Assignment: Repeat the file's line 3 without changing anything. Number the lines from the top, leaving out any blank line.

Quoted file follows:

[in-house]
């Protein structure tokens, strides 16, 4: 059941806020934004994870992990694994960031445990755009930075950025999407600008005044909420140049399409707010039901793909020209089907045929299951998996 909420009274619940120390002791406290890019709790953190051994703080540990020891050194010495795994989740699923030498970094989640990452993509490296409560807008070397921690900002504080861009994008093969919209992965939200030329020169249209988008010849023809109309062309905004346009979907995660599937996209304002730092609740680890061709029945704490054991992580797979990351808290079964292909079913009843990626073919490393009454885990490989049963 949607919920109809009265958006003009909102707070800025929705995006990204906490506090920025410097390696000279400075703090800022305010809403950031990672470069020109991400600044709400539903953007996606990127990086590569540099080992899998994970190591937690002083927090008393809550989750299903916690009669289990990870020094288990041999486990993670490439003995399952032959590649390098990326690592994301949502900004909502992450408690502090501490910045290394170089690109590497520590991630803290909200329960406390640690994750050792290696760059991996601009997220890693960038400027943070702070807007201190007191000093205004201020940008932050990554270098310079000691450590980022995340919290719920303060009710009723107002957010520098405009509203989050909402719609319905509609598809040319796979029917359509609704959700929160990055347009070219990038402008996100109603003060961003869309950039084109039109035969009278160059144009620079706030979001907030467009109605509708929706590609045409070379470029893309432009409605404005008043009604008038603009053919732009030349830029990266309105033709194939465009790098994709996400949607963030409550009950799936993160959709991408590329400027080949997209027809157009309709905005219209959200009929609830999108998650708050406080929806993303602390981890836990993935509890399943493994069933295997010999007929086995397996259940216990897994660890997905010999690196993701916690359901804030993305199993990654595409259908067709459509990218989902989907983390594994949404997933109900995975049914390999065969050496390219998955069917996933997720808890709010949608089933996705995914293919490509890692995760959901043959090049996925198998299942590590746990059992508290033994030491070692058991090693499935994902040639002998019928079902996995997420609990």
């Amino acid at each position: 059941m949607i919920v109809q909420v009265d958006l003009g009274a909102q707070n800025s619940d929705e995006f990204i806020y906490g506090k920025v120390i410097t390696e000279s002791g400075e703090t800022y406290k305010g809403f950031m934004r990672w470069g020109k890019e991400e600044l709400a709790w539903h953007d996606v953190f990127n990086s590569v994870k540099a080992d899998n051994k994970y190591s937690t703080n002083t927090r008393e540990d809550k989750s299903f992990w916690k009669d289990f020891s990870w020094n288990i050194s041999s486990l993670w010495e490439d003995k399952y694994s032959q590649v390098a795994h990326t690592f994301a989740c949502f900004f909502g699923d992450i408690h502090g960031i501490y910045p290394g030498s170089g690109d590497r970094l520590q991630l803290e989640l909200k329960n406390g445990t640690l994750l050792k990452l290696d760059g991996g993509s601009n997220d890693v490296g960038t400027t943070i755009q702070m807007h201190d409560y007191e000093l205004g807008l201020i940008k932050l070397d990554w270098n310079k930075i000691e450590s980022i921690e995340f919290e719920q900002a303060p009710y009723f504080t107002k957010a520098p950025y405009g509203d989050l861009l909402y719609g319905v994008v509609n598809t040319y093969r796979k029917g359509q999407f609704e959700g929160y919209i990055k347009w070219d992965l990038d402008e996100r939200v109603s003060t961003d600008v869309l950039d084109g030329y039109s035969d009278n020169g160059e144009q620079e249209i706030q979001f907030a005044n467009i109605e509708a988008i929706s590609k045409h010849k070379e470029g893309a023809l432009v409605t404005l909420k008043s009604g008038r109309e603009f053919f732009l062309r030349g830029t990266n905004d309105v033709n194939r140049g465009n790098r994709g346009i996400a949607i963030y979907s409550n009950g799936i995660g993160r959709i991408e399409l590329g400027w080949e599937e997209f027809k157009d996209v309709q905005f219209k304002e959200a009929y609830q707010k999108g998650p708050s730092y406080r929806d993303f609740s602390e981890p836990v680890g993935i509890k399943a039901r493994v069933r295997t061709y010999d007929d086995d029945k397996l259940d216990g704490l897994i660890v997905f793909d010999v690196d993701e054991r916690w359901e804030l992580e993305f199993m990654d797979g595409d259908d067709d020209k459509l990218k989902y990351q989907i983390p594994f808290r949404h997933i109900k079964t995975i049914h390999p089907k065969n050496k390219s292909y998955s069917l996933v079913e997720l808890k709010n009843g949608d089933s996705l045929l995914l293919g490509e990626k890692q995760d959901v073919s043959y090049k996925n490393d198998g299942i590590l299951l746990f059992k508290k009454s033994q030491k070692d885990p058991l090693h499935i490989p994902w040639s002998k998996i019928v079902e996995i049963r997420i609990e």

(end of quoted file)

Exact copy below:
């Amino acid at each position: 059941m949607i919920v109809q909420v009265d958006l003009g009274a909102q707070n800025s619940d929705e995006f990204i806020y906490g506090k920025v120390i410097t390696e000279s002791g400075e703090t800022y406290k305010g809403f950031m934004r990672w470069g020109k890019e991400e600044l709400a709790w539903h953007d996606v953190f990127n990086s590569v994870k540099a080992d899998n051994k994970y190591s937690t703080n002083t927090r008393e540990d809550k989750s299903f992990w916690k009669d289990f020891s990870w020094n288990i050194s041999s486990l993670w010495e490439d003995k399952y694994s032959q590649v390098a795994h990326t690592f994301a989740c949502f900004f909502g699923d992450i408690h502090g960031i501490y910045p290394g030498s170089g690109d590497r970094l520590q991630l803290e989640l909200k329960n406390g445990t640690l994750l050792k990452l290696d760059g991996g993509s601009n997220d890693v490296g960038t400027t943070i755009q702070m807007h201190d409560y007191e000093l205004g807008l201020i940008k932050l070397d990554w270098n310079k930075i000691e450590s980022i921690e995340f919290e719920q900002a303060p009710y009723f504080t107002k957010a520098p950025y405009g509203d989050l861009l909402y719609g319905v994008v509609n598809t040319y093969r796979k029917g359509q999407f609704e959700g929160y919209i990055k347009w070219d992965l990038d402008e996100r939200v109603s003060t961003d600008v869309l950039d084109g030329y039109s035969d009278n020169g160059e144009q620079e249209i706030q979001f907030a005044n467009i109605e509708a988008i929706s590609k045409h010849k070379e470029g893309a023809l432009v409605t404005l909420k008043s009604g008038r109309e603009f053919f732009l062309r030349g830029t990266n905004d309105v033709n194939r140049g465009n790098r994709g346009i996400a949607i963030y979907s409550n009950g799936i995660g993160r959709i991408e399409l590329g400027w080949e599937e997209f027809k157009d996209v309709q905005f219209k304002e959200a009929y609830q707010k999108g998650p708050s730092y406080r929806d993303f609740s602390e981890p836990v680890g993935i509890k399943a039901r493994v069933r295997t061709y010999d007929d086995d029945k397996l259940d216990g704490l897994i660890v997905f793909d010999v690196d993701e054991r916690w359901e804030l992580e993305f199993m990654d797979g595409d259908d067709d020209k459509l990218k989902y990351q989907i983390p594994f808290r949404h997933i109900k079964t995975i049914h390999p089907k065969n050496k390219s292909y998955s069917l996933v079913e997720l808890k709010n009843g949608d089933s996705l045929l995914l293919g490509e990626k890692q995760d959901v073919s043959y090049k996925n490393d198998g299942i590590l299951l746990f059992k508290k009454s033994q030491k070692d885990p058991l090693h499935i490989p994902w040639s002998k998996i019928v079902e996995i049963r997420i609990e």